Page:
WASHINGTON (Reuters) – Big U.S. banks will have to start holding an extra layer of loss-absorbing capital again against U.S. Treasuries and central bank deposits from next month after the Federal Reserve announced on Friday that it would not extend a regulatory hiatus in the event of a temporary pandemic that expires this month.
The Fed has said, however, that it will launch a formal review of the capital rule, known as the ‘additional leverage ratio’, over fears it will no longer work as expected due to the emergency monetary policy measures. COVID-19 from the central bank. .
While the Fed’s decision to review the rule is a victory for Wall Street banks, which have long argued that the leverage ratio is fundamentally flawed, its refusal to extend the exemption, as many analysts had predicted. , was a disappointment.
Shares of the largest US banks fell after the news, with JPMorgan Chase & Co losing as much as 4% before closing down 1.6% on the day. Bank of America Corp and Citigroup Inc lost 1% and 1.1% respectively.
“The actions of Wall Street banks will be punished because they will now have to put more money aside,” Edward Moya, senior market analyst at the exchange firm Oanda, said in an email.
He added, however, that the planned leverage ratio review “should alleviate concerns that this is a final decision.”
To ease tensions in the Treasury market and encourage banks to lend to struggling Americans amid a freeze, the Fed last April excluded Treasuries and central bank deposits from the leverage ratio until March, 31st.
The uncertainty over whether to stick to that expiration date has compounded anxiety in the fixed income markets. Banks have warned that allowing the rule to expire could cause them to opt out of buying government debt and loans, which could trigger another market crisis.
The issue has become a political hot potato, with powerful Democrats pressuring Fed Chairman Jerome Powell to deny Wall Street what they say is an unwarranted break that could increase systemic risk. They point out that the big banks have plenty of cash to buy back stocks and issue dividends.
“This is a victory for lending in communities hit hard by the pandemic and for the stability of our financial system,” said Democratic Senator Sherrod Brown, who previously warned the Fed that extending the exemption would be “serious” mistake”.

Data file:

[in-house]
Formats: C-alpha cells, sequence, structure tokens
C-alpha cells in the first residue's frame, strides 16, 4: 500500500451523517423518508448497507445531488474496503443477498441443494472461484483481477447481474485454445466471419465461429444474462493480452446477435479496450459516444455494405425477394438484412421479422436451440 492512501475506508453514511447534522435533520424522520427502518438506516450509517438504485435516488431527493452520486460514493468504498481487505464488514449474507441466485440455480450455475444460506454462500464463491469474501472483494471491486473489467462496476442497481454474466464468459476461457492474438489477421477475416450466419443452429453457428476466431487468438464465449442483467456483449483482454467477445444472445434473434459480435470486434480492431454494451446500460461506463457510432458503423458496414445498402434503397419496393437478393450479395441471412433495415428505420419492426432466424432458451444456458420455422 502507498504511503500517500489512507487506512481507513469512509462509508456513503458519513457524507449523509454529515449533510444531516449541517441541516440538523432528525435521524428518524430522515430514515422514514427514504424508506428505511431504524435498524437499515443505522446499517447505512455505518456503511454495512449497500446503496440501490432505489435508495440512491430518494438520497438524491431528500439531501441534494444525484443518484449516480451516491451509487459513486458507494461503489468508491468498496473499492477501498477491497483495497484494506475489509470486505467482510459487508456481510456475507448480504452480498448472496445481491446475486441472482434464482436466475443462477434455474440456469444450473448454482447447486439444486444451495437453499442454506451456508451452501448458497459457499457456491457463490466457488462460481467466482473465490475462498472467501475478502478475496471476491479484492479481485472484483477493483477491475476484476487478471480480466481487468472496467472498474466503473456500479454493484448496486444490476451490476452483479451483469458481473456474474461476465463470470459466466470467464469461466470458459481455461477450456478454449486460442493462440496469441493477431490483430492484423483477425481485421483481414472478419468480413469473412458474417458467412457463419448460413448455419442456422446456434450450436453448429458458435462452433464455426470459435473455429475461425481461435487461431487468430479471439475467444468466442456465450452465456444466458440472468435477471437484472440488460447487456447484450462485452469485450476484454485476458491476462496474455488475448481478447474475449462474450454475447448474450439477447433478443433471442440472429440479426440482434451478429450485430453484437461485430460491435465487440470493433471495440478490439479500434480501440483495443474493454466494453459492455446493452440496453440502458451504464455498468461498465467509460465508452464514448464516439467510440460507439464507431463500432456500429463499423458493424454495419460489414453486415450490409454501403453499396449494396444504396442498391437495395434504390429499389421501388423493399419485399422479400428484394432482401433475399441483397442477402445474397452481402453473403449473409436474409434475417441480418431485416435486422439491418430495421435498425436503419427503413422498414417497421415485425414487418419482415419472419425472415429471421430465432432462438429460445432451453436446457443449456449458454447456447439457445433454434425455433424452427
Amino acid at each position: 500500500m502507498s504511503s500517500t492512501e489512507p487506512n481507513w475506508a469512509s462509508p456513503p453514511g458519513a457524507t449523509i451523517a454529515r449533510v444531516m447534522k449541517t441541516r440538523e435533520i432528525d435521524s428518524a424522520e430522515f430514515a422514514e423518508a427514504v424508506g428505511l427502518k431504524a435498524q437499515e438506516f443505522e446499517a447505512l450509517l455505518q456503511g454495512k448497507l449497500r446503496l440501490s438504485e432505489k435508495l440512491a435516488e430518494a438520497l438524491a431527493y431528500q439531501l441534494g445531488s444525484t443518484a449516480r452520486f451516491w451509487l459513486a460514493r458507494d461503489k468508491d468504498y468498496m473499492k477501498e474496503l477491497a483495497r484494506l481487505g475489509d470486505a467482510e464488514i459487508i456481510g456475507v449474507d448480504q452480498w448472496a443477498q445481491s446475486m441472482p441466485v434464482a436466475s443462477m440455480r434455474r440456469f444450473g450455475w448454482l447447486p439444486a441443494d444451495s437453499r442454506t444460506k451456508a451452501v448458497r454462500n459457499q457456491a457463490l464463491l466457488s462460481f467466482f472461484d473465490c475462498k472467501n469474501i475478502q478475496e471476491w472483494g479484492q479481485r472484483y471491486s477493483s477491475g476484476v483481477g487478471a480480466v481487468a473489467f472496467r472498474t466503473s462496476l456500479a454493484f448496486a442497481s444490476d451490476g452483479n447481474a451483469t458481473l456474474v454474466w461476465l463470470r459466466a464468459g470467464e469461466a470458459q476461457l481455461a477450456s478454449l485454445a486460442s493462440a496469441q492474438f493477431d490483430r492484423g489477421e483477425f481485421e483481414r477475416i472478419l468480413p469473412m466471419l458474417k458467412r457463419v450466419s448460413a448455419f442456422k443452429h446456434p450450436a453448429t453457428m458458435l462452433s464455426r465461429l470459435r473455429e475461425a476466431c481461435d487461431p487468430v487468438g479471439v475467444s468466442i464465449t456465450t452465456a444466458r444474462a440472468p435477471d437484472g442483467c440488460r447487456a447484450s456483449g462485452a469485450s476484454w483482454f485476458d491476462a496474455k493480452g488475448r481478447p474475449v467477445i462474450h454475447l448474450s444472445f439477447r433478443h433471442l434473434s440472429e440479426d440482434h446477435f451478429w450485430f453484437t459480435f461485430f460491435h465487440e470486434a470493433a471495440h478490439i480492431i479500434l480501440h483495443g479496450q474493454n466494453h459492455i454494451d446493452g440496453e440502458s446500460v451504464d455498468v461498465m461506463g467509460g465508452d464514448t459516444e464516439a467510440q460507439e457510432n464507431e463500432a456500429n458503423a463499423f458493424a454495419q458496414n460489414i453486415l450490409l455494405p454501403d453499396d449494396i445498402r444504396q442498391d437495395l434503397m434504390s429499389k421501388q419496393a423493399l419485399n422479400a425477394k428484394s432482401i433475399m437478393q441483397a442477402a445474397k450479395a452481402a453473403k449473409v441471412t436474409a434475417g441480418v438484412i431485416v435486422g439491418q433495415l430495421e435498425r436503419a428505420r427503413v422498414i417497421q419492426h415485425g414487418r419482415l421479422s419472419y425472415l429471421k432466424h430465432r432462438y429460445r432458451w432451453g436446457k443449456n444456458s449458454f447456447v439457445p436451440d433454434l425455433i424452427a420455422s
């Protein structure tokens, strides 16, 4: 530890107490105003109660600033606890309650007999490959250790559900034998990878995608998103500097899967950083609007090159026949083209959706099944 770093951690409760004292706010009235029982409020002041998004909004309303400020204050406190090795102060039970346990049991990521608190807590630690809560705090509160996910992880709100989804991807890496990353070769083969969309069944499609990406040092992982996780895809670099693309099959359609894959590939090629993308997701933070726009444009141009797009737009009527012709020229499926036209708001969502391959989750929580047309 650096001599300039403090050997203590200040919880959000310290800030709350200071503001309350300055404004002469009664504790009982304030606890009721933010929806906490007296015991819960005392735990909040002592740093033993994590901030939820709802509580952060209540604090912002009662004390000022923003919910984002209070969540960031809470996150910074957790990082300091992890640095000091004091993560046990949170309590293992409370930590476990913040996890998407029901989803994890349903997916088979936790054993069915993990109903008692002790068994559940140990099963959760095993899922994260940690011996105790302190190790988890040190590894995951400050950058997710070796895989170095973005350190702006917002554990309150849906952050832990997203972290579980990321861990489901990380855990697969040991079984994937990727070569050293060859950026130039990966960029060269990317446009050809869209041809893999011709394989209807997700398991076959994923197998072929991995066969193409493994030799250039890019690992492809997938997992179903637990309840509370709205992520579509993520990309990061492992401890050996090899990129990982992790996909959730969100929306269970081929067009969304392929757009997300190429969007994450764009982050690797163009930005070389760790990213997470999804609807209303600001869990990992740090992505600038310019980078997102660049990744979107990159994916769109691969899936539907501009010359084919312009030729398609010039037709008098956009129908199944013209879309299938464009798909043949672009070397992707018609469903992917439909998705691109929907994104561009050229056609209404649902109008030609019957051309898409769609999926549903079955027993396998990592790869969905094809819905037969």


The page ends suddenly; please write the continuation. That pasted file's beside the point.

Benchmark 10-year Treasury yields jumped about five basis points on the announcement to 1.750%, approaching Thursday’s one-year high of 1.754%.
But Fed officials have said they are confident that expiring the exemption will not hurt Treasury market liquidity or cause disruption because the market has stabilized and the big banks are bursting. of capital.
The leverage ratio was adopted after the 2007-2009 financial crisis as a guarantee to prevent large banks from manipulating other capital rules. It requires them to hold additional capital against assets, regardless of their risk.
But the ratio is quickly becoming the main limit on bank balance sheets, which have swelled following the Fed’s injection of liquidity into the economy amid the pandemic.
Last year, the Fed nearly doubled its balance sheet to over $ 7.7 trillion thanks to about $ 3.4 trillion in bond purchases. This extraordinary intervention, combined with interest rates close to zero, aims to keep money flowing through the banking system.
As a result, bank deposits at the Fed, known as reserves, have skyrocketed to $ 3.9 trillion since the start of the pandemic, according to Fed data on Thursday, and are expected to increase by $ 2 trillion. more dollars before the Fed backs off stimulus efforts.
“This pressure is quite significant,” said Gennadiy Goldberg, interest rate strategist at TD Securities, adding that it could prompt banks to abandon “market support roles”.
Some banks might have to issue preferred stock to add enough short-term capital to handle the increase in deposits, which would dilute common stock from 1% to 2%, Evercore ISI’s Glenn Schorr wrote in a note.
The banks claim that reserves and US Treasuries are indeed risk-free and that it makes little sense to penalize them. (Chart: Bank reserves held at the Fed have skyrocketed,)
The Fed said on Friday that it had taken the complaints into account. Due to continued growth in reserves and Treasury bill issuance, he said he may recalibrate the ratio “to avoid tensions … which could both dampen economic growth and harm financial stability.” “
However, he added that any change to the rule would not erode the overall strength of banks’ capital requirements.
While the Fed’s move appears to be a good compromise to appease both Wall Street and progressive Democrats, overhauling the rules, which will be the subject of public consultation, will likely be a long and busy process, said analysts.
Progressives, who say Powell is inclined to be too friendly with Wall Street on regulatory matters, are generally skeptical of any attempt to break post-crisis rules and may fight the changes. This could leave the market in an uncomfortable limbo, analysts said.
“Unless there is a solution quickly enough, I think there will be a lot of caution in the market and a lot of concerns about volatility,” Goldberg said.
Reporting by David Henry and Michelle Price; additional reports from Noor Zainab Hussain, Karen Brettell, Pete Schroeder and Dan Burns; Editing by Andrea Ricci, Marguerita Choy and Cynthia Osterman